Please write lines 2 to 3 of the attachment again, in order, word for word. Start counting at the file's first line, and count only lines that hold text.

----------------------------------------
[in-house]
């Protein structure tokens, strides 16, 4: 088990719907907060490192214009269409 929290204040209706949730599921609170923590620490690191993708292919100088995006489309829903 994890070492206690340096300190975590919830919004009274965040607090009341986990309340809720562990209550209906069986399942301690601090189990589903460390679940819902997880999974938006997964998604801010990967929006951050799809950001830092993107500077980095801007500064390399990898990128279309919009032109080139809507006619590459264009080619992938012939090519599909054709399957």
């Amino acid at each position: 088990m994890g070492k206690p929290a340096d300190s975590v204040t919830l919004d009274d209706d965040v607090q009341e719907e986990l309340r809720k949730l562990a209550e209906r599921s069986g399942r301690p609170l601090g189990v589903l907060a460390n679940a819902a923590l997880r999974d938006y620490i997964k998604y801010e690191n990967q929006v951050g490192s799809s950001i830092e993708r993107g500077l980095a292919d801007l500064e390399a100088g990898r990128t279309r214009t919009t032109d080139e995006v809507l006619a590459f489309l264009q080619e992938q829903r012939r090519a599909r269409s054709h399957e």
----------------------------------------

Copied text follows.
């Protein structure tokens, strides 16, 4: 088990719907907060490192214009269409 929290204040209706949730599921609170923590620490690191993708292919100088995006489309829903 994890070492206690340096300190975590919830919004009274965040607090009341986990309340809720562990209550209906069986399942301690601090189990589903460390679940819902997880999974938006997964998604801010990967929006951050799809950001830092993107500077980095801007500064390399990898990128279309919009032109080139809507006619590459264009080619992938012939090519599909054709399957």
């Amino acid at each position: 088990m994890g070492k206690p929290a340096d300190s975590v204040t919830l919004d009274d209706d965040v607090q009341e719907e986990l309340r809720k949730l562990a209550e209906r599921s069986g399942r301690p609170l601090g189990v589903l907060a460390n679940a819902a923590l997880r999974d938006y620490i997964k998604y801010e690191n990967q929006v951050g490192s799809s950001i830092e993708r993107g500077l980095a292919d801007l500064e390399a100088g990898r990128t279309r214009t919009t032109d080139e995006v809507l006619a590459f489309l264009q080619e992938q829903r012939r090519a599909r269409s054709h399957e």